ANALYSIS

The targeting of individuals based upon their cultural identity poses a direct threat to both Anglophone and Francophone civilians. Persistent attacks on civilians may amount to crimes against humanity.

The government of Cameroon continues to deny the severity of the crisis and has failed to address the root causes of the Anglophone conflict, or provide a political means for resolving it. Although the legislation proposed on 21 December would grant the north-west and south-west regions special status, the Senate has yet to approve the legislation and it has already been rejected by armed separatists.

The government of Cameroon is failing to uphold its responsibility to protect and requires international assistance to mediate and end the armed conflict in the north-west and south-west regions.

INTERNATIONAL RESPONSE

Despite the government’s failure to protect populations from violations and abuses of human rights or to hold security forces accountable for extrajudicial killings, during October 2018 Cameroon was elected to the Human Rights Council for the 2019-2021 term. Following a visit to Cameroon, on 6 May the UN High Commissioner for Human Rights urged the government to hold accountable members of the security forces who commit serious human rights abuses.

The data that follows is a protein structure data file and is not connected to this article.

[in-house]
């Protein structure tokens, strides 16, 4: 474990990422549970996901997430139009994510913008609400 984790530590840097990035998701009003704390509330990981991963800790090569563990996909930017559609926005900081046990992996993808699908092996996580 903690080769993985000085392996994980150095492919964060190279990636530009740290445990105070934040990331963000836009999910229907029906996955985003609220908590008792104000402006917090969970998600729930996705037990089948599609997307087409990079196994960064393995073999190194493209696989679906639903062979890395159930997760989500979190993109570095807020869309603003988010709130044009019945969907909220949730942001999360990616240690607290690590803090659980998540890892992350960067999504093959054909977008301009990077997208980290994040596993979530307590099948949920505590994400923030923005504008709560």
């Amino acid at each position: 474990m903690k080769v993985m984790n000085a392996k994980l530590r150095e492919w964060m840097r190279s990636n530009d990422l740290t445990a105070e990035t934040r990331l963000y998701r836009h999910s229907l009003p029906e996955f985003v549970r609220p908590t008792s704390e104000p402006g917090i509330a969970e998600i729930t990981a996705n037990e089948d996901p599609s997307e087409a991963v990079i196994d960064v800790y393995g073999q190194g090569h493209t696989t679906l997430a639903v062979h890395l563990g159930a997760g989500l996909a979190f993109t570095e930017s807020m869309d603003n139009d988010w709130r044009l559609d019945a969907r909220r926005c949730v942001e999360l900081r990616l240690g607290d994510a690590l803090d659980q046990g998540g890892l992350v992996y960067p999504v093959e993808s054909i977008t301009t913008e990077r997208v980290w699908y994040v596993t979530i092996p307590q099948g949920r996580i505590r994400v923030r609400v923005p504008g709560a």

On 13 May the UN Security Council held its first Arria Formula meeting on the humanitarian and human rights situation in Cameroon.

On 27 June Switzerland offered to mediate between the government of Cameroon and Anglophone separatists. On 14 October the Council of the European Union reiterated that, “the primary responsibility for protecting the population and maintaining security lies with the Cameroonian authorities.”

NECESSARY ACTION

The security forces must end all extrajudicial killings of unarmed civilians and ensure that the human rights of all Cameroonians are equally protected, regardless of language, cultural identity or political affiliation. Armed separatist groups must also halt attacks on civilians and civilian infrastructure. The government and armed separatists should immediately negotiate a ceasefire.

The government of Cameroon should grant the Office of the UN High Commissioner for Human Rights access to the north-west and south-west regions to investigate potential human rights violations and abuses. Foreign governments and regional organizations should suspend all military aid to Cameroon until it has made demonstrable progress in upholding the human rights of vulnerable populations.

In order to work towards a negotiated political solution to the crisis in the Anglophone regions, the government should hold an inclusive dialogue mediated by a neutral player on neutral territory. The African Union and Economic Community of Central African States should work with Cameroon’s government to prevent any further deterioration of the armed conflict.

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Global Centre for the Responsibility to Protect

Ralph Bunche Institute for International Studies